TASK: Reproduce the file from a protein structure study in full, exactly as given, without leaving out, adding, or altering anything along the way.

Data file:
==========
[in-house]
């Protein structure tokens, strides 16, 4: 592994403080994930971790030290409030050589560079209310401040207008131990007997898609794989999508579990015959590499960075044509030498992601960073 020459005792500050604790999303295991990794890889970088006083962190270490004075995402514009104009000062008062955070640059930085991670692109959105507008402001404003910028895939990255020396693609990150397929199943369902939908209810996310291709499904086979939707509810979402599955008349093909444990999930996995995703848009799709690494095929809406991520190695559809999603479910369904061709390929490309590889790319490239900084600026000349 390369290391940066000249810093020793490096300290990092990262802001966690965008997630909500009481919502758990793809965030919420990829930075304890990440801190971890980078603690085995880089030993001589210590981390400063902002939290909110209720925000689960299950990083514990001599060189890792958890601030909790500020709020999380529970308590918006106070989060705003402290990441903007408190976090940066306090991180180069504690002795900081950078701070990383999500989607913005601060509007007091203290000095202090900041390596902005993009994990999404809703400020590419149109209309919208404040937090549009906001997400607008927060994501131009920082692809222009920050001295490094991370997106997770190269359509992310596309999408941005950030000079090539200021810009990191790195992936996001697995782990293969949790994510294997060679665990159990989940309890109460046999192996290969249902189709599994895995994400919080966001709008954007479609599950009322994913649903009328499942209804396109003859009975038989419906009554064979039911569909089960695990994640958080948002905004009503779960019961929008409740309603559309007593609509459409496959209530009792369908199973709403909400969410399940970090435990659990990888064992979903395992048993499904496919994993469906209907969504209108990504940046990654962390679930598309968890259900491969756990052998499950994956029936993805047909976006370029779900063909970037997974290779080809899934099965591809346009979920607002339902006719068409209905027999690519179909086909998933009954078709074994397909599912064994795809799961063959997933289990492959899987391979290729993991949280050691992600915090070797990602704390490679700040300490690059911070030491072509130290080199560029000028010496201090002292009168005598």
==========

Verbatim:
[in-house]
């Protein structure tokens, strides 16, 4: 592994403080994930971790030290409030050589560079209310401040207008131990007997898609794989999508579990015959590499960075044509030498992601960073 020459005792500050604790999303295991990794890889970088006083962190270490004075995402514009104009000062008062955070640059930085991670692109959105507008402001404003910028895939990255020396693609990150397929199943369902939908209810996310291709499904086979939707509810979402599955008349093909444990999930996995995703848009799709690494095929809406991520190695559809999603479910369904061709390929490309590889790319490239900084600026000349 390369290391940066000249810093020793490096300290990092990262802001966690965008997630909500009481919502758990793809965030919420990829930075304890990440801190971890980078603690085995880089030993001589210590981390400063902002939290909110209720925000689960299950990083514990001599060189890792958890601030909790500020709020999380529970308590918006106070989060705003402290990441903007408190976090940066306090991180180069504690002795900081950078701070990383999500989607913005601060509007007091203290000095202090900041390596902005993009994990999404809703400020590419149109209309919208404040937090549009906001997400607008927060994501131009920082692809222009920050001295490094991370997106997770190269359509992310596309999408941005950030000079090539200021810009990191790195992936996001697995782990293969949790994510294997060679665990159990989940309890109460046999192996290969249902189709599994895995994400919080966001709008954007479609599950009322994913649903009328499942209804396109003859009975038989419906009554064979039911569909089960695990994640958080948002905004009503779960019961929008409740309603559309007593609509459409496959209530009792369908199973709403909400969410399940970090435990659990990888064992979903395992048993499904496919994993469906209907969504209108990504940046990654962390679930598309968890259900491969756990052998499950994956029936993805047909976006370029779900063909970037997974290779080809899934099965591809346009979920607002339902006719068409209905027999690519179909086909998933009954078709074994397909599912064994795809799961063959997933289990492959899987391979290729993991949280050691992600915090070797990602704390490679700040300490690059911070030491072509130290080199560029000028010496201090002292009168005598």